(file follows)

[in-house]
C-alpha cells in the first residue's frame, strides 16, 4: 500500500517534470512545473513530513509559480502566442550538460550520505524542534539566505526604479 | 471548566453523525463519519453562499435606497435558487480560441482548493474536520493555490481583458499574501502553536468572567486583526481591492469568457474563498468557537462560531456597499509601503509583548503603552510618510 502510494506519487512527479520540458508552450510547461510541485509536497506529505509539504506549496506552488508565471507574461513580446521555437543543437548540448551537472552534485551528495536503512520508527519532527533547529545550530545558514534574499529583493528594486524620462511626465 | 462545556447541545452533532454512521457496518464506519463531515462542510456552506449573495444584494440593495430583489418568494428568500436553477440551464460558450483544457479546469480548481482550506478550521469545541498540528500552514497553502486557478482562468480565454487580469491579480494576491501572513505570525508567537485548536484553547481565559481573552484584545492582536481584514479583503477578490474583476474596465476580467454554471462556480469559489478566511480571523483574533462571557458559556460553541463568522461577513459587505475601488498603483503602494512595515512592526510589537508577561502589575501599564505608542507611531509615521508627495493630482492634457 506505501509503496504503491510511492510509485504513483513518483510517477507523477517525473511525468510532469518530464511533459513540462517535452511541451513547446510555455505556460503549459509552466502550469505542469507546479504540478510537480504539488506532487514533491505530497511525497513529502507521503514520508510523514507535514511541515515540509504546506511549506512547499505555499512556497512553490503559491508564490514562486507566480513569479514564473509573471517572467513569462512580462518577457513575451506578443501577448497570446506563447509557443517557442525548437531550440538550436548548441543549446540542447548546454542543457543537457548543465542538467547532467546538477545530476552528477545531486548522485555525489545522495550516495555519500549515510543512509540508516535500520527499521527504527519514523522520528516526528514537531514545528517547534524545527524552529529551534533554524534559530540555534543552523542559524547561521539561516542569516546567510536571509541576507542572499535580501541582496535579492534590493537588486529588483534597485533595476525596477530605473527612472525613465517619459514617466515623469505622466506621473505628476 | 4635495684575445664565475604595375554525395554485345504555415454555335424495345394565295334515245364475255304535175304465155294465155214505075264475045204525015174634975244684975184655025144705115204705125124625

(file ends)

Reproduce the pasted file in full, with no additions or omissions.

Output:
[in-house]
C-alpha cells in the first residue's frame, strides 16, 4: 500500500517534470512545473513530513509559480502566442550538460550520505524542534539566505526604479 | 471548566453523525463519519453562499435606497435558487480560441482548493474536520493555490481583458499574501502553536468572567486583526481591492469568457474563498468557537462560531456597499509601503509583548503603552510618510 502510494506519487512527479520540458508552450510547461510541485509536497506529505509539504506549496506552488508565471507574461513580446521555437543543437548540448551537472552534485551528495536503512520508527519532527533547529545550530545558514534574499529583493528594486524620462511626465 | 462545556447541545452533532454512521457496518464506519463531515462542510456552506449573495444584494440593495430583489418568494428568500436553477440551464460558450483544457479546469480548481482550506478550521469545541498540528500552514497553502486557478482562468480565454487580469491579480494576491501572513505570525508567537485548536484553547481565559481573552484584545492582536481584514479583503477578490474583476474596465476580467454554471462556480469559489478566511480571523483574533462571557458559556460553541463568522461577513459587505475601488498603483503602494512595515512592526510589537508577561502589575501599564505608542507611531509615521508627495493630482492634457 506505501509503496504503491510511492510509485504513483513518483510517477507523477517525473511525468510532469518530464511533459513540462517535452511541451513547446510555455505556460503549459509552466502550469505542469507546479504540478510537480504539488506532487514533491505530497511525497513529502507521503514520508510523514507535514511541515515540509504546506511549506512547499505555499512556497512553490503559491508564490514562486507566480513569479514564473509573471517572467513569462512580462518577457513575451506578443501577448497570446506563447509557443517557442525548437531550440538550436548548441543549446540542447548546454542543457543537457548543465542538467547532467546538477545530476552528477545531486548522485555525489545522495550516495555519500549515510543512509540508516535500520527499521527504527519514523522520528516526528514537531514545528517547534524545527524552529529551534533554524534559530540555534543552523542559524547561521539561516542569516546567510536571509541576507542572499535580501541582496535579492534590493537588486529588483534597485533595476525596477530605473527612472525613465517619459514617466515623469505622466506621473505628476 | 4635495684575445664565475604595375554525395554485345504555415454555335424495345394565295334515245364475255304535175304465155294465155214505075264475045204525015174634975244684975184655025144705115204705125124625